Every now and then, David or I will sit down with one of our kids and ask to scroll through their social media feeds. They love these special times just as much as you can imagine they would.
Even with the consistently less-than-enthusiastic welcome, while our children are still under care we will continue to drop in and invite ourselves into their on-line spaces.
We do this because we really enjoy eighth-grade humor and have tons of extra time. Kidding. We check in because we care, we think we should, and because we aren’t overly conflicted about our children thinking we’re cool.
Call us crazy or uniformed, but we don’t attach any moral value to social media. It is not the root of all evil, in our opinion. It is a tool and a temptation that can be used by people of all ages to bless or to curse; to build up or tear down; to edify or demean; to give generously or take selfishly; all depending on the heart and intention of the user.
So how do we help the next generation wield the tool of social media for good, instead of them being used by it for sport? We continue to check in – invited or not – and parent our children with perspective and grace.
David and I don’t hitch our wagon with those who think that social media is inherently vapid or dangerous; always a shameful waste of time; something to be disparaged by parents at every turn. While we’re not naive to what’s ‘out there’, we’re also not filled with fear or dread for the safety of our kids. We mostly try not to give the subject any more value or significance than is rightly due.
Even so, we choose to check in (and chime in) because that’s what parents of teenagers have done through the ages – we open doors, turn on the lights, poke around a little, and get in our kid’s business like it’s our job.
Oh! But they need privacy! Oh! But what will happen when they leave for college and you’re not around? Oh! You don’t trust them! You’re stifling them! Oh! Your poor, socially awkward kids will need countless hours of therapy to undo the damage you’ve done!
Our children do not need total on-line privacy. They need boundaries, accountability, insight, and infinite grace – just like we do.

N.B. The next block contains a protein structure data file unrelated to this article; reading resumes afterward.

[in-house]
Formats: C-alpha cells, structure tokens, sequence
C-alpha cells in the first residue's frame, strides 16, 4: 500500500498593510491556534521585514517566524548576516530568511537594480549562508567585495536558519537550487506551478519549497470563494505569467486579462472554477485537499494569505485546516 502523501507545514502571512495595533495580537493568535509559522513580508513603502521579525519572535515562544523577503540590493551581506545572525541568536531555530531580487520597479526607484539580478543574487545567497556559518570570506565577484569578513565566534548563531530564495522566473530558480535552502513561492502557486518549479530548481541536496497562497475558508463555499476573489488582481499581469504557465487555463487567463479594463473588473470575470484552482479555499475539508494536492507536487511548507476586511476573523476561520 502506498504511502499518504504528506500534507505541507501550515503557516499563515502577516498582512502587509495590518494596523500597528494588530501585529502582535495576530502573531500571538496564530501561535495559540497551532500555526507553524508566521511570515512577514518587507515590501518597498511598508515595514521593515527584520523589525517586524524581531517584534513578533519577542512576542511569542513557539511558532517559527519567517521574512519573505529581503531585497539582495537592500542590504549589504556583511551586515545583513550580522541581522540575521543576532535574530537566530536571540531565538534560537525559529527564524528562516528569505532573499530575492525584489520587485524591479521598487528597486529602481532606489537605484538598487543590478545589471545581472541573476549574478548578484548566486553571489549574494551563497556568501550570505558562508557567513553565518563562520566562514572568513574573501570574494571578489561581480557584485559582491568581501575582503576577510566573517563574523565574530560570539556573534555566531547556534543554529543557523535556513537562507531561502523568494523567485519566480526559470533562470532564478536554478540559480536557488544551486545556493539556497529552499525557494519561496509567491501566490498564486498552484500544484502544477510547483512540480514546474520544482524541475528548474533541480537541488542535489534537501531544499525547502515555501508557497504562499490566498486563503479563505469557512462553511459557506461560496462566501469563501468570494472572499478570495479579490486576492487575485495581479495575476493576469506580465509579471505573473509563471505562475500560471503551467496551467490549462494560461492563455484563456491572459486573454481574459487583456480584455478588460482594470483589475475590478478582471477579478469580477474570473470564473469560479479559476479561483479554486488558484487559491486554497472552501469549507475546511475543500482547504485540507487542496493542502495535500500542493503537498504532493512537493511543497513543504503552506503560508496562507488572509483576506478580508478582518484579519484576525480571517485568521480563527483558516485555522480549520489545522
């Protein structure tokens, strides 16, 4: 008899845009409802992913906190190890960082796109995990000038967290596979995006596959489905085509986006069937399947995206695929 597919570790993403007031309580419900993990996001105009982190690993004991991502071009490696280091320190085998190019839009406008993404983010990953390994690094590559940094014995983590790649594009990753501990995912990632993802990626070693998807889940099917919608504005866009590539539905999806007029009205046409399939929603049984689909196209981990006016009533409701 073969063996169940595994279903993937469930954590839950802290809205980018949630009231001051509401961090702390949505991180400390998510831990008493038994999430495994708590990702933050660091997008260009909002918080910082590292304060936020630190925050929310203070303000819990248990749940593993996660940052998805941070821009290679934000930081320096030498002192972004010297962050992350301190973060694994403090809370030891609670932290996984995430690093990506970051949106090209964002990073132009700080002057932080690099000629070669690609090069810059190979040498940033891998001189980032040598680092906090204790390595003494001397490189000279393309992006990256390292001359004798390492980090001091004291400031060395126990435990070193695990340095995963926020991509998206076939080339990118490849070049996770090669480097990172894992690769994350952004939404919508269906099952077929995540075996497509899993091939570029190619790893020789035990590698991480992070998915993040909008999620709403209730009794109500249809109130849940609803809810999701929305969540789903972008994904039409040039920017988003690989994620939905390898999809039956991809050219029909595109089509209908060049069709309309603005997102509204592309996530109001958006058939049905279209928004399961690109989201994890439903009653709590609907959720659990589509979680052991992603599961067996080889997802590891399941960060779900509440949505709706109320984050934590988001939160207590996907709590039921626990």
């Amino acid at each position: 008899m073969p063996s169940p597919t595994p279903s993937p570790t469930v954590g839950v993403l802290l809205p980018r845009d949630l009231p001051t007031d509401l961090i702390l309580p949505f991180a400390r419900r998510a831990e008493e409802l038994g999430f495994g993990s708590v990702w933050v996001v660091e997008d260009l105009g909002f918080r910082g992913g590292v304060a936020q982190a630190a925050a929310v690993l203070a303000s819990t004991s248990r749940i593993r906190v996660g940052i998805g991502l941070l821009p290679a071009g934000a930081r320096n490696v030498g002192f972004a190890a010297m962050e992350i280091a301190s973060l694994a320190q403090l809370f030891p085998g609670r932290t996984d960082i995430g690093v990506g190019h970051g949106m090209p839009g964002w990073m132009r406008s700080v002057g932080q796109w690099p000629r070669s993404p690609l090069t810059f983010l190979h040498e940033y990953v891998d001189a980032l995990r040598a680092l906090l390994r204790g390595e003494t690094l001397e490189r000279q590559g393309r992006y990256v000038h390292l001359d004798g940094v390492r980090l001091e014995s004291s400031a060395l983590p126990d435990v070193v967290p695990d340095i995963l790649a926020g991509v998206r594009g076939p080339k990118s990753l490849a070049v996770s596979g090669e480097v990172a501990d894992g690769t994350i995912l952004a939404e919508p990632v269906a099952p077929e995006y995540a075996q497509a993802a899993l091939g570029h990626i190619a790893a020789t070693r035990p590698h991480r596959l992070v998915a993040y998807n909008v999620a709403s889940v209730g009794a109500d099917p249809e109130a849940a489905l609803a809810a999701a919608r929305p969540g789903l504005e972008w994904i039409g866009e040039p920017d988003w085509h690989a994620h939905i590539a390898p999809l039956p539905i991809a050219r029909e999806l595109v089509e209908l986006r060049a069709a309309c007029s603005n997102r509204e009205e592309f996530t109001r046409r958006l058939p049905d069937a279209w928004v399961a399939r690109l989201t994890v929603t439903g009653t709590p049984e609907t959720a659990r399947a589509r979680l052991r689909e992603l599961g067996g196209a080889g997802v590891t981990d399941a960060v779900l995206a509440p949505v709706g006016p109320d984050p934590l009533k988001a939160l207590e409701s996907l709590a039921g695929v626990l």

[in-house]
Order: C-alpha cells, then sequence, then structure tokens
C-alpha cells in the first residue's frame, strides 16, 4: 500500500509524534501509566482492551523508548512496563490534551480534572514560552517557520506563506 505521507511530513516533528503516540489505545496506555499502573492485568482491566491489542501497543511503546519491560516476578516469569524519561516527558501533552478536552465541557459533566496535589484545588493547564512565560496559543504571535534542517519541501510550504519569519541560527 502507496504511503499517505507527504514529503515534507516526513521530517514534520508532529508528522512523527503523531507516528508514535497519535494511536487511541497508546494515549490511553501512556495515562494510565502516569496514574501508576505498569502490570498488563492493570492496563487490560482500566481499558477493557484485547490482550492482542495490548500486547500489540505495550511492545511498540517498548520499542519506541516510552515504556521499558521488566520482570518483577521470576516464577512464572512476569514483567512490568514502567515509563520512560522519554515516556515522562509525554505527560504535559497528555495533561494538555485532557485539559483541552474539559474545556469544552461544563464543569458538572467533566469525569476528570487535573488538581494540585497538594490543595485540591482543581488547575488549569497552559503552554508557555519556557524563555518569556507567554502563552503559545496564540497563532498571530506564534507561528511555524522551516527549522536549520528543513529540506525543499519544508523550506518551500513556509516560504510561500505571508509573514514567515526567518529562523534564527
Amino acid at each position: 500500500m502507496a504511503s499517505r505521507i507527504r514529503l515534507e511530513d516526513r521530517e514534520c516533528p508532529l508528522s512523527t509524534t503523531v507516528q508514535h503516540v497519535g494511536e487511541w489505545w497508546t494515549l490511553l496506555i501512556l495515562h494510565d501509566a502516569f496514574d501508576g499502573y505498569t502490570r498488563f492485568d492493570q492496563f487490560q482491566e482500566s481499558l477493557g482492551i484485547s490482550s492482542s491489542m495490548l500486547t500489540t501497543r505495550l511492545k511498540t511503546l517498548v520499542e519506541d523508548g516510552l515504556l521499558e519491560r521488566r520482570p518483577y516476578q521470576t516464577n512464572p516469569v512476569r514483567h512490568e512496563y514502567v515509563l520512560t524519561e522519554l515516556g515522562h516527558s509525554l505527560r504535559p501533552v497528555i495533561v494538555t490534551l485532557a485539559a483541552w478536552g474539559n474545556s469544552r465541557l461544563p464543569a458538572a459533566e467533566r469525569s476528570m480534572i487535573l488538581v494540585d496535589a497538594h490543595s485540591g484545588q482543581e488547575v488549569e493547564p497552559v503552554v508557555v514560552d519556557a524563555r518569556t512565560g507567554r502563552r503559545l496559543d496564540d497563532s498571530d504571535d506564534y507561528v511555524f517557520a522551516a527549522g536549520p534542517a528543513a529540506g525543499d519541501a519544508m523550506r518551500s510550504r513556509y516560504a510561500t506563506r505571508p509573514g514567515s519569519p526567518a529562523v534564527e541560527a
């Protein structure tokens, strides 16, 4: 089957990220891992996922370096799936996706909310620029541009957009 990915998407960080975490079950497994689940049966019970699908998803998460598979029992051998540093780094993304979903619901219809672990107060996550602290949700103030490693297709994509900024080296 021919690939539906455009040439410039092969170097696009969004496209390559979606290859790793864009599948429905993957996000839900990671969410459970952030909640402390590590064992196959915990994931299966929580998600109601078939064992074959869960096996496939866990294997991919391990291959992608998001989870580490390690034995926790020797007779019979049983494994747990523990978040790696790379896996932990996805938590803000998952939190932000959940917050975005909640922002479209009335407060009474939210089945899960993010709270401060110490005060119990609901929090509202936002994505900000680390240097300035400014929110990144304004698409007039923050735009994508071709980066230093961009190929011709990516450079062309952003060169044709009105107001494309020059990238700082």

When our kids leave home to make their way in this world, may the seeds sown during our Instagram discussions (like, the value of restraint, respect, transparency, humor, humility, and self-control in) be firmly rooted in their minds and hearts.
As for trust? It’s earned. What better place to practice, flounder, fail, and be forgiven than under the care of people who love you unconditionally?
The time allotted to American parents to instruct their offspring is about eighteen years.
In that very short time, we must teach our children to not despise what is good for them. Let’s not be put off by a less-than-enthusiastic welcome.
Good parents insist that their children speak kindly to one another, apologize when they’re wrong, champion the weak, and respect the dignity of all people. Why would we hesitate to insist they do anything less in their on-line spaces? How can we understand their challenges and guide them in understanding if we don’t invite ourselves in?
Our teens are with us for just a little while. Why would we leave them (literally) to their own devices in their last days in our care? Drop in, turn the light on, ask some questions, and poke around a little. You may not be cool, but you’ll be parenting like it’s your job.
As parents we spend our best energies preparing their sons and daughters to care for themselves, their world, and their neighbors in all the places they hope to go in life. Social media is now a place that they will eagerly (and frequently) want to go. Do they go there knowing how to take care of themselves and their on-line neighbors?
Do they go with our hope? With light? With discernment and understanding? Do they go there with our blessing?
Do our children go and make their on-line spaces and communities more beautiful because we have chosen – as their God-given parents – to invite ourselves in?
Peace to you, and also courage, discernment, and infinite grace.